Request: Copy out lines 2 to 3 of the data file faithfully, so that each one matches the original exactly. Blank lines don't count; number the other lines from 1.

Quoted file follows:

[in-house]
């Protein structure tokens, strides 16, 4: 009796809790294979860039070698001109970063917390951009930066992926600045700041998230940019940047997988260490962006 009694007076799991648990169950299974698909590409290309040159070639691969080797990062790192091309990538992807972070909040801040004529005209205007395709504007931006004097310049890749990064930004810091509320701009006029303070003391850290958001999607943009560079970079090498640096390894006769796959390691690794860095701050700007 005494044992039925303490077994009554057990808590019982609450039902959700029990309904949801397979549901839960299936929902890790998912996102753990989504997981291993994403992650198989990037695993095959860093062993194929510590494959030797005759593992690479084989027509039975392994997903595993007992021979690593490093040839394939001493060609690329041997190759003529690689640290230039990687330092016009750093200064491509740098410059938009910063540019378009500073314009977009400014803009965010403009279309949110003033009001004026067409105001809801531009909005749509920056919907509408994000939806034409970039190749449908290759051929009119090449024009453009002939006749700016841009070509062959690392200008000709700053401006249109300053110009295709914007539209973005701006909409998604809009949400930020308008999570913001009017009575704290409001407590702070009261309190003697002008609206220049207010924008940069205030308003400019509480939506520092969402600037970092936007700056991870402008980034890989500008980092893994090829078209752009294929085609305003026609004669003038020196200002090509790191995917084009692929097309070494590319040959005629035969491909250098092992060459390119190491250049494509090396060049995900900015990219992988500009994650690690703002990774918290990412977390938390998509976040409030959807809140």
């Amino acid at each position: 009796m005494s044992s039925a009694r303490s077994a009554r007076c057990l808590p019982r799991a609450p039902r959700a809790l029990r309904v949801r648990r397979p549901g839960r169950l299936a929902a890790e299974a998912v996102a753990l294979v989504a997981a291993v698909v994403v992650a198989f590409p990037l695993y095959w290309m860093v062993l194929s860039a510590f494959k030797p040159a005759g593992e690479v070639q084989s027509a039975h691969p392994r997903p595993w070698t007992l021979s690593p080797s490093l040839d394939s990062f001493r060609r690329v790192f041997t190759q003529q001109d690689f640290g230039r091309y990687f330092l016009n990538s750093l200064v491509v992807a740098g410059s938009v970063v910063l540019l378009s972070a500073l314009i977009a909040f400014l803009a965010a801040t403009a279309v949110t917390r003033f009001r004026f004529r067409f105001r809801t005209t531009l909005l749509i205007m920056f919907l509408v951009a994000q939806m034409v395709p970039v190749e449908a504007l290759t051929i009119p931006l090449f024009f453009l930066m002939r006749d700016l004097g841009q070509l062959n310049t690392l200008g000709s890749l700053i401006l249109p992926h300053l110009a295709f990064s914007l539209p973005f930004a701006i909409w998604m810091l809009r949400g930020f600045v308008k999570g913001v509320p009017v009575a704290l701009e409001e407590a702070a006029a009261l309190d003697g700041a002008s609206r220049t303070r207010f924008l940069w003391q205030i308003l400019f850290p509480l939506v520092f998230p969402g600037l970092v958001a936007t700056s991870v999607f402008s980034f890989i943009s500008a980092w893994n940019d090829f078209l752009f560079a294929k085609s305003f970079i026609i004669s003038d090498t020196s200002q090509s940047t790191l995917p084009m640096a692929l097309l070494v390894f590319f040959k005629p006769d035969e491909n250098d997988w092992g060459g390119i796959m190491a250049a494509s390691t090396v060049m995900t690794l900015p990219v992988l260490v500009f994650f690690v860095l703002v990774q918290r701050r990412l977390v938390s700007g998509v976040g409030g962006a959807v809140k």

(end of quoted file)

């Protein structure tokens, strides 16, 4: 009796809790294979860039070698001109970063917390951009930066992926600045700041998230940019940047997988260490962006 009694007076799991648990169950299974698909590409290309040159070639691969080797990062790192091309990538992807972070909040801040004529005209205007395709504007931006004097310049890749990064930004810091509320701009006029303070003391850290958001999607943009560079970079090498640096390894006769796959390691690794860095701050700007 005494044992039925303490077994009554057990808590019982609450039902959700029990309904949801397979549901839960299936929902890790998912996102753990989504997981291993994403992650198989990037695993095959860093062993194929510590494959030797005759593992690479084989027509039975392994997903595993007992021979690593490093040839394939001493060609690329041997190759003529690689640290230039990687330092016009750093200064491509740098410059938009910063540019378009500073314009977009400014803009965010403009279309949110003033009001004026067409105001809801531009909005749509920056919907509408994000939806034409970039190749449908290759051929009119090449024009453009002939006749700016841009070509062959690392200008000709700053401006249109300053110009295709914007539209973005701006909409998604809009949400930020308008999570913001009017009575704290409001407590702070009261309190003697002008609206220049207010924008940069205030308003400019509480939506520092969402600037970092936007700056991870402008980034890989500008980092893994090829078209752009294929085609305003026609004669003038020196200002090509790191995917084009692929097309070494590319040959005629035969491909250098092992060459390119190491250049494509090396060049995900900015990219992988500009994650690690703002990774918290990412977390938390998509976040409030959807809140």
């Amino acid at each position: 009796m005494s044992s039925a009694r303490s077994a009554r007076c057990l808590p019982r799991a609450p039902r959700a809790l029990r309904v949801r648990r397979p549901g839960r169950l299936a929902a890790e299974a998912v996102a753990l294979v989504a997981a291993v698909v994403v992650a198989f590409p990037l695993y095959w290309m860093v062993l194929s860039a510590f494959k030797p040159a005759g593992e690479v070639q084989s027509a039975h691969p392994r997903p595993w070698t007992l021979s690593p080797s490093l040839d394939s990062f001493r060609r690329v790192f041997t190759q003529q001109d690689f640290g230039r091309y990687f330092l016009n990538s750093l200064v491509v992807a740098g410059s938009v970063v910063l540019l378009s972070a500073l314009i977009a909040f400014l803009a965010a801040t403009a279309v949110t917390r003033f009001r004026f004529r067409f105001r809801t005209t531009l909005l749509i205007m920056f919907l509408v951009a994000q939806m034409v395709p970039v190749e449908a504007l290759t051929i009119p931006l090449f024009f453009l930066m002939r006749d700016l004097g841009q070509l062959n310049t690392l200008g000709s890749l700053i401006l249109p992926h300053l110009a295709f990064s914007l539209p973005f930004a701006i909409w998604m810091l809009r949400g930020f600045v308008k999570g913001v509320p009017v009575a704290l701009e409001e407590a702070a006029a009261l309190d003697g700041a002008s609206r220049t303070r207010f924008l940069w003391q205030i308003l400019f850290p509480l939506v520092f998230p969402g600037l970092v958001a936007t700056s991870v999607f402008s980034f890989i943009s500008a980092w893994n940019d090829f078209l752009f560079a294929k085609s305003f970079i026609i004669s003038d090498t020196s200002q090509s940047t790191l995917p084009m640096a692929l097309l070494v390894f590319f040959k005629p006769d035969e491909n250098d997988w092992g060459g390119i796959m190491a250049a494509s390691t090396v060049m995900t690794l900015p990219v992988l260490v500009f994650f690690v860095l703002v990774q918290r701050r990412l977390v938390s700007g998509v976040g409030g962006a959807v809140k």